The Stones of Venice
John Ruskin, the most influential Victorian art critic, was always fascinated by the melancholy beauty of Venice. During his fourth visit to the city in 1849 he began work on the first volume of what was to become his masterpiece: THE STONES OF VENICE.In some of the most splendid prose of the nineteenth century he describes and explains the three main styles of Venetian architecture - Byzantine, Gothic and Renaissance - providing not only an unsurpassed analysis of the flowering of Southern Gothic, but a wonderful guide to the sea-city.Ruskin illustrated most of the important buildings of Venice in delicate and evocative watercolors. Many of these are reproduced in this volume, together with his plates and many of his meticulous drawings. In this sensitively designed new edition of his great book, superb color and monochrome photographs show what he could not.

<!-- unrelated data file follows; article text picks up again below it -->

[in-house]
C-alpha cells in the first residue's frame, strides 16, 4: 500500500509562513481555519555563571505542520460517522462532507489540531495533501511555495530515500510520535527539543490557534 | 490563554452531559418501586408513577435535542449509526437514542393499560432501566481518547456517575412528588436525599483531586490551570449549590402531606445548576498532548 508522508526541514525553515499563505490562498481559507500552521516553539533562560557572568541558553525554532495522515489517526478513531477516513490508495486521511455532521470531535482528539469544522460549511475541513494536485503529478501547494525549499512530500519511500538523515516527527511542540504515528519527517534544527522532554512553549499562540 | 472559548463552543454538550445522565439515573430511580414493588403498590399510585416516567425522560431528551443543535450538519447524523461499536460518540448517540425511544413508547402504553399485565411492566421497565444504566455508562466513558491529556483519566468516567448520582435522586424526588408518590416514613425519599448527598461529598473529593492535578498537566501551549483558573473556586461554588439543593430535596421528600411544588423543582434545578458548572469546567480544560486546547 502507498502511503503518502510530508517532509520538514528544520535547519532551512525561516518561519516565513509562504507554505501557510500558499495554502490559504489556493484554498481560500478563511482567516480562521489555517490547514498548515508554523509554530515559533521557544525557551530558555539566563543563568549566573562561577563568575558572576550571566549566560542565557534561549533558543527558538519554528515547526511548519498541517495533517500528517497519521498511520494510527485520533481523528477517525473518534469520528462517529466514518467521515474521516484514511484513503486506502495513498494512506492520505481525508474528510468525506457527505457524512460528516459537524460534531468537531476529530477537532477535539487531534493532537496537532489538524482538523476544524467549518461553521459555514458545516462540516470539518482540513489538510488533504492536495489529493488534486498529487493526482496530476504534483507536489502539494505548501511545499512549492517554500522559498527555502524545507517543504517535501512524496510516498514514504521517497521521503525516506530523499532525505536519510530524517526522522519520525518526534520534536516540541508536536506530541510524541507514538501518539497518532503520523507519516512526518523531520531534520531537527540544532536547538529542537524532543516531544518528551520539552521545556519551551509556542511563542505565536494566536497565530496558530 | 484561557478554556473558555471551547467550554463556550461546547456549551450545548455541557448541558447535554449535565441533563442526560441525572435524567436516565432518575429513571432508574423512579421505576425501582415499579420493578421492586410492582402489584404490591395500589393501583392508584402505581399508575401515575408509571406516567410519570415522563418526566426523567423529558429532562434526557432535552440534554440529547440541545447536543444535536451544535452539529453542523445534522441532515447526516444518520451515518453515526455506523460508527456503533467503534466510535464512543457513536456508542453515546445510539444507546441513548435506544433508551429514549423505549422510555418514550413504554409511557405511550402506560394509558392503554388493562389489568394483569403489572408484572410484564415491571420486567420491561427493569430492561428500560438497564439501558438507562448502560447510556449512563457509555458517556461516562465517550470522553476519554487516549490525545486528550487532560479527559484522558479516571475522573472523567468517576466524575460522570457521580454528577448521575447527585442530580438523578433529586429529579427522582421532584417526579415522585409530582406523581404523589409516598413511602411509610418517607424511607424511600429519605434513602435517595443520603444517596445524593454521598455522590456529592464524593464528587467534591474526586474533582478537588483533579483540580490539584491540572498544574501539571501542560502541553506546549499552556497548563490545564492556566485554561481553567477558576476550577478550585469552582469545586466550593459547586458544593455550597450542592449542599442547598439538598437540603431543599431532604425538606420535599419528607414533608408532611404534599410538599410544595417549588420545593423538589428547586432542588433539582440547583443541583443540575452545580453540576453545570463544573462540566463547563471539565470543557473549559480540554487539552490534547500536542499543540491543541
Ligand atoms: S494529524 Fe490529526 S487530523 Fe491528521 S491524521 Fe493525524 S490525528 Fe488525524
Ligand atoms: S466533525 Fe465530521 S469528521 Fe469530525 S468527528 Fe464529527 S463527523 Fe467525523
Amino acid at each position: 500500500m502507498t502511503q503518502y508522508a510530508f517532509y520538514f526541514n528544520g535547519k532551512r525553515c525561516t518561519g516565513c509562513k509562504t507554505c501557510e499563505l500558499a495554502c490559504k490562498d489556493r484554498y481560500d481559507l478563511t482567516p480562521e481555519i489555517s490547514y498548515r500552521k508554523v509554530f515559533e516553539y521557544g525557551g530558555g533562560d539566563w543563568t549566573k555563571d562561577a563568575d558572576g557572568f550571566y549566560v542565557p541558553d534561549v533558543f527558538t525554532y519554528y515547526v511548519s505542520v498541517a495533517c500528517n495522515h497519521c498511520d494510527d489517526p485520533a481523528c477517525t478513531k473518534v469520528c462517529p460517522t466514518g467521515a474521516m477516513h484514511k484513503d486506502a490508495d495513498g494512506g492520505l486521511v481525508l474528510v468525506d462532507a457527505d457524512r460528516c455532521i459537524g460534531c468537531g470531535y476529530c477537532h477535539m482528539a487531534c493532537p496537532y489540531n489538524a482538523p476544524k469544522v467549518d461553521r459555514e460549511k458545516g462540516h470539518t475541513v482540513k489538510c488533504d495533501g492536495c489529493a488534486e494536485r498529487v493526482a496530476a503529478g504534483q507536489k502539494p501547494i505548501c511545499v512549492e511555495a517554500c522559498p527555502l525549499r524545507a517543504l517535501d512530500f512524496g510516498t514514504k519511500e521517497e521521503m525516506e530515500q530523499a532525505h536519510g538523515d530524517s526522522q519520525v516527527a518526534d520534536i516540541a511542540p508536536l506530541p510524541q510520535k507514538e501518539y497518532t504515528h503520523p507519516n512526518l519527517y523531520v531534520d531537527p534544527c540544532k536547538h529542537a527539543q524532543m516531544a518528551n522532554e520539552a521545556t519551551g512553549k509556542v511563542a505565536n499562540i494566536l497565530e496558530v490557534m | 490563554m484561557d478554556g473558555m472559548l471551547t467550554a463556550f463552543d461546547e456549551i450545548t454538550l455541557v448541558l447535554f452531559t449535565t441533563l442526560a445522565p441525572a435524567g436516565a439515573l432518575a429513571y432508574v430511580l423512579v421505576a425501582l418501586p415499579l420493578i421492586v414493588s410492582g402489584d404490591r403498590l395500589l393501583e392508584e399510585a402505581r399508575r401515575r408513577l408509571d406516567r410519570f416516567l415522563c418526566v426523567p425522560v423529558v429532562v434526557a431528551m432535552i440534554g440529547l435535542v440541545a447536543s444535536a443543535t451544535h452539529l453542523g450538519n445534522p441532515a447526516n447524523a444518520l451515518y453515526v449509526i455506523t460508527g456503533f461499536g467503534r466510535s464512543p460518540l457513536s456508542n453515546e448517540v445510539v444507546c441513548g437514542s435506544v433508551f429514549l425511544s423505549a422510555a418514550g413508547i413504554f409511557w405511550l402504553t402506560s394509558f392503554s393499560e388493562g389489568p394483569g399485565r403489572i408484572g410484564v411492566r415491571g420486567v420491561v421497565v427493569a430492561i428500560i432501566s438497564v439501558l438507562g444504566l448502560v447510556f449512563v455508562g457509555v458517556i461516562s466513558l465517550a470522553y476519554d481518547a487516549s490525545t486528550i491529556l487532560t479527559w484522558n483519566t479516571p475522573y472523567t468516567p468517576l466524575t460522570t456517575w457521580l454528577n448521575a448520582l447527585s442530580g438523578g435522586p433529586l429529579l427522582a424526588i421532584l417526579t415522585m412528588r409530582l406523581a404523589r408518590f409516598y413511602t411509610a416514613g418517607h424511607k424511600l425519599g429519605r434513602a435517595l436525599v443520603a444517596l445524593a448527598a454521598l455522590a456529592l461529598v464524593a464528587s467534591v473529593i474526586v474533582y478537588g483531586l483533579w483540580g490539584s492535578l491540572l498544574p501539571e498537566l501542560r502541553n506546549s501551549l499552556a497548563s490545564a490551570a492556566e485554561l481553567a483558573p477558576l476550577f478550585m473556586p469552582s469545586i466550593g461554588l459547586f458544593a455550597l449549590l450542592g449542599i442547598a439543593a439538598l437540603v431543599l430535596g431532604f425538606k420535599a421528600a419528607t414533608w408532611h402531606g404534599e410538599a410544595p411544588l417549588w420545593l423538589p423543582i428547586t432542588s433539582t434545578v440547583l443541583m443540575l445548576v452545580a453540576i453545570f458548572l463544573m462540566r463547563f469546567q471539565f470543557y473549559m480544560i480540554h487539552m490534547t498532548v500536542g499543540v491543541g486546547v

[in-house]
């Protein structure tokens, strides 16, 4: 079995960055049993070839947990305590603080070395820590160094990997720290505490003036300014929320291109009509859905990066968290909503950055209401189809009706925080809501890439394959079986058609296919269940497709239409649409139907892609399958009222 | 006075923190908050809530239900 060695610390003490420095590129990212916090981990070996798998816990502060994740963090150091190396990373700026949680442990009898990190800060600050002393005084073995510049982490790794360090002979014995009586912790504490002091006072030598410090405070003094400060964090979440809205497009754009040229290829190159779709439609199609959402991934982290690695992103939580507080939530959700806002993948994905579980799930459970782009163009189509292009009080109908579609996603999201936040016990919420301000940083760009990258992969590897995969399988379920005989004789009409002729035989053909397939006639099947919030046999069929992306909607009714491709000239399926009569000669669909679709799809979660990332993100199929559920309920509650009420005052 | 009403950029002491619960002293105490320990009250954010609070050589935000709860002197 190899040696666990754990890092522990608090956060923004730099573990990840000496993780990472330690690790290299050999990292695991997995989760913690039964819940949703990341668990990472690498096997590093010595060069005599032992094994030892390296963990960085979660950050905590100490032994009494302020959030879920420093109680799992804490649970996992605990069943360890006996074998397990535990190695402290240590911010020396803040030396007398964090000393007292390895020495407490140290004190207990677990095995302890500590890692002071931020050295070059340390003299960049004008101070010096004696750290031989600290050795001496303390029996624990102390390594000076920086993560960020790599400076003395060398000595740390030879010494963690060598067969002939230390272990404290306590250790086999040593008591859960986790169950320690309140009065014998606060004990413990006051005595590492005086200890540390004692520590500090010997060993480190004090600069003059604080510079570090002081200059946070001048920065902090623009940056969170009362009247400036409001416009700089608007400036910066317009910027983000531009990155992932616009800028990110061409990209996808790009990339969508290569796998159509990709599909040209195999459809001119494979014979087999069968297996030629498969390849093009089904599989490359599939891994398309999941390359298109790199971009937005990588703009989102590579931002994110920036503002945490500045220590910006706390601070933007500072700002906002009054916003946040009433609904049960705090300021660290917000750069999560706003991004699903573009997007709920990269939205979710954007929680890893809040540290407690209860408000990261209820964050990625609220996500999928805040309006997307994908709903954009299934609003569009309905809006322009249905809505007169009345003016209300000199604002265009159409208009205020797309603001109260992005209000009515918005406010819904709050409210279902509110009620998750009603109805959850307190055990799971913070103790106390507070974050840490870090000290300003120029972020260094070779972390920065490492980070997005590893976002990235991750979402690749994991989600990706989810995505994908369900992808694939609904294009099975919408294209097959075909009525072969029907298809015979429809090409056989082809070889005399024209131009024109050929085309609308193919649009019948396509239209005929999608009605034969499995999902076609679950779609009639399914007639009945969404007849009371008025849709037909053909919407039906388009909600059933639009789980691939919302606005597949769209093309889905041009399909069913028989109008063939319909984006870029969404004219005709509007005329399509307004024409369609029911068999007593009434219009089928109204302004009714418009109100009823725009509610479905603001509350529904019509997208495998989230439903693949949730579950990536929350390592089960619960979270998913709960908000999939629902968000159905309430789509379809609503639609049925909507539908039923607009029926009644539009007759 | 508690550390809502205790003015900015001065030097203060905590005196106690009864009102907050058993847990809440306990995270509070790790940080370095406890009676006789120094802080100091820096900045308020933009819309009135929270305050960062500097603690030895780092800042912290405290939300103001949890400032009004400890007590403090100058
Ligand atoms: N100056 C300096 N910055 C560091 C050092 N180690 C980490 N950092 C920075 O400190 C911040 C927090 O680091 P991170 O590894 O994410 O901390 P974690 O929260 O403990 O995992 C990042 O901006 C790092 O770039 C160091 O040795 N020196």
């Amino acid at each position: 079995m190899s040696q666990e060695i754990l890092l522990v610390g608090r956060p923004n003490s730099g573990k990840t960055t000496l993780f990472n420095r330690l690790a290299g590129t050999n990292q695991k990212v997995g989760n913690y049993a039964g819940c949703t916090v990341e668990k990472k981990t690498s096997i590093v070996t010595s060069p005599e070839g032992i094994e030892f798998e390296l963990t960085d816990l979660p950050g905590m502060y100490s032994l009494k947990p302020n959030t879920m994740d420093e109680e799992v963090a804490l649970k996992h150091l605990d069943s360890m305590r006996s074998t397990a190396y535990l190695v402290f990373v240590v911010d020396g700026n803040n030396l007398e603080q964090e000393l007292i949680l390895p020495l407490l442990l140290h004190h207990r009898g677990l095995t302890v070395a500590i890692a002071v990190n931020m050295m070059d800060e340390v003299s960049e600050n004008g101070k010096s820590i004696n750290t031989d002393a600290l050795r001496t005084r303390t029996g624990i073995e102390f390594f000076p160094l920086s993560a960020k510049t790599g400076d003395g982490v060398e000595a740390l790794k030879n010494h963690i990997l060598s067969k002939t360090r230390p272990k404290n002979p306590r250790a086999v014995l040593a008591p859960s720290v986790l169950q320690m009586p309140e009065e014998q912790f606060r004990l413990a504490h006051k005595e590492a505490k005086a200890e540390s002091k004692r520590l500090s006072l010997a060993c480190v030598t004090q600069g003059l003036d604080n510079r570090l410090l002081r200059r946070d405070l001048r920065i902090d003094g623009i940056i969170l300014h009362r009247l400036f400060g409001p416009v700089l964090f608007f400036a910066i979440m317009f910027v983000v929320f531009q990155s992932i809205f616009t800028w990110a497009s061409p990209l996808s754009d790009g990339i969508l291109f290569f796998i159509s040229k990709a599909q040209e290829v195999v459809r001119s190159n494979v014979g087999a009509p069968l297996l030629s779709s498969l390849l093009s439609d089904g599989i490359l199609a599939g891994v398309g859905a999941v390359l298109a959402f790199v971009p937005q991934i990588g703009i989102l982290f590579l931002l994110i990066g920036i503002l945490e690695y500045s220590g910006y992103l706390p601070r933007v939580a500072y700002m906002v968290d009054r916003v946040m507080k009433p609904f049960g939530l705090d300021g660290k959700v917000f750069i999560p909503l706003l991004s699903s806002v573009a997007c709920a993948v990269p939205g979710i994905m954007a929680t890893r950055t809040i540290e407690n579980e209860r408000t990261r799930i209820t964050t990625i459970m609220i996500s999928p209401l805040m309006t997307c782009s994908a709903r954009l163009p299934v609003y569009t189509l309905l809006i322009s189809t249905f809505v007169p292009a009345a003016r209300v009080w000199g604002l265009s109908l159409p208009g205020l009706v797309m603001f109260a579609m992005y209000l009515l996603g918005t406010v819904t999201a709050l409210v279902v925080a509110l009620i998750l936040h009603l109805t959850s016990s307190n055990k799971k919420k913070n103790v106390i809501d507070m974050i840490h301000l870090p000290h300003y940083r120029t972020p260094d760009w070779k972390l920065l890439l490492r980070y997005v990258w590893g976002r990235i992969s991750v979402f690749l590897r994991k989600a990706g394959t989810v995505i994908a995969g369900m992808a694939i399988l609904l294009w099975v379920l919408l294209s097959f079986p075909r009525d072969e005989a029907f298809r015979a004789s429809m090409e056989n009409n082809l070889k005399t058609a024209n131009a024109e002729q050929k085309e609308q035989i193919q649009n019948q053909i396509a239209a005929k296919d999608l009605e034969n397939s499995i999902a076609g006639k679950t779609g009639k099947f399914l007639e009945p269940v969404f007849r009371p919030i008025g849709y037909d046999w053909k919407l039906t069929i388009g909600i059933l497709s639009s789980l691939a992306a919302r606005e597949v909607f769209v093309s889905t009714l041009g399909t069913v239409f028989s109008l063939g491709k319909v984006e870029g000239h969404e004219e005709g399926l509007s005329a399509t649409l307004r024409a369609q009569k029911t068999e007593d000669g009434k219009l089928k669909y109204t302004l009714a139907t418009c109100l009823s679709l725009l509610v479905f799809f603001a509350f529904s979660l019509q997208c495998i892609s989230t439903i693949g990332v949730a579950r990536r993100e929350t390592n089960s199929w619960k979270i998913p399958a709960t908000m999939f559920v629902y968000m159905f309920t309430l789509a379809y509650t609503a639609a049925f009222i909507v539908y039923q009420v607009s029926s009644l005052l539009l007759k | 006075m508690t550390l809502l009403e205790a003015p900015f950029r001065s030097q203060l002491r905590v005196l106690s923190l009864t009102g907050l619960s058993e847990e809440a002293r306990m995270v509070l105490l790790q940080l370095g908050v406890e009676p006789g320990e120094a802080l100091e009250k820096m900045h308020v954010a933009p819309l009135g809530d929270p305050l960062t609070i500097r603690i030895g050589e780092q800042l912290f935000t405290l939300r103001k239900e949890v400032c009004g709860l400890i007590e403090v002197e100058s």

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angle apse architect archivolt beautiful beneath brick builders building built Byzantine Byzantine architecture capitals Casa central centre character Christ Christian church colour decoration delicate Doge Ducal Palace early Effie Eighth side examples expression exquisite feeling feet fifteenth century Fifth side figure foliated Fondaco Foscari fourteenth century Francesco Dandolo Frari gable Gentile Bellini Giotto Gothic architecture Gothic palaces Grand Canal Greek hand John Ruskin leafage light look marble Mark's merely mind Mocenigo mosaic mouldings Murano nature noble Northern observe ornament parapet peculiar perfect period Piazzetta pillars pointed arch pride principal pure reader Renaissance Renaissance architecture represented rest rich Roman Romanesque roof round rude sarcophagus sculpture seen Seventh side shafts Sixth side spandrils spirit Stones of Venice story style thirteenth century tion Titian tomb Torcello traceries upper arcade Venetian vine virtue wall whole workman